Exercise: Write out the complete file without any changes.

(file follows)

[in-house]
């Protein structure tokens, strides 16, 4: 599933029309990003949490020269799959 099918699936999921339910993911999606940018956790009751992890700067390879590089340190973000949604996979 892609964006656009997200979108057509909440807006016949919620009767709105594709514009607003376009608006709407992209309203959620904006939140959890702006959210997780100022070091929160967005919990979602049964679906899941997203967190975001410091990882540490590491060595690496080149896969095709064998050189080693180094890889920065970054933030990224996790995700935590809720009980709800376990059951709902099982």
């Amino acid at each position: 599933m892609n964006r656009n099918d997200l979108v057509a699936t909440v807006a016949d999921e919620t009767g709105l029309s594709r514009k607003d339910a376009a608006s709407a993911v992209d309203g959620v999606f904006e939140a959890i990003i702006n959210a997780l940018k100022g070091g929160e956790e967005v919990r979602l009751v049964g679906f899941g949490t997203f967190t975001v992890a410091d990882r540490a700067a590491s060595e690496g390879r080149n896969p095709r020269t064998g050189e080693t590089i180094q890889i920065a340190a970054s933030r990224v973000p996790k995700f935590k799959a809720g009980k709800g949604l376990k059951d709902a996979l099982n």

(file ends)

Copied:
[in-house]
């Protein structure tokens, strides 16, 4: 599933029309990003949490020269799959 099918699936999921339910993911999606940018956790009751992890700067390879590089340190973000949604996979 892609964006656009997200979108057509909440807006016949919620009767709105594709514009607003376009608006709407992209309203959620904006939140959890702006959210997780100022070091929160967005919990979602049964679906899941997203967190975001410091990882540490590491060595690496080149896969095709064998050189080693180094890889920065970054933030990224996790995700935590809720009980709800376990059951709902099982």
């Amino acid at each position: 599933m892609n964006r656009n099918d997200l979108v057509a699936t909440v807006a016949d999921e919620t009767g709105l029309s594709r514009k607003d339910a376009a608006s709407a993911v992209d309203g959620v999606f904006e939140a959890i990003i702006n959210a997780l940018k100022g070091g929160e956790e967005v919990r979602l009751v049964g679906f899941g949490t997203f967190t975001v992890a410091d990882r540490a700067a590491s060595e690496g390879r080149n896969p095709r020269t064998g050189e080693t590089i180094q890889i920065a340190a970054s933030r990224v973000p996790k995700f935590k799959a809720g009980k709800g949604l376990k059951d709902a996979l099982n």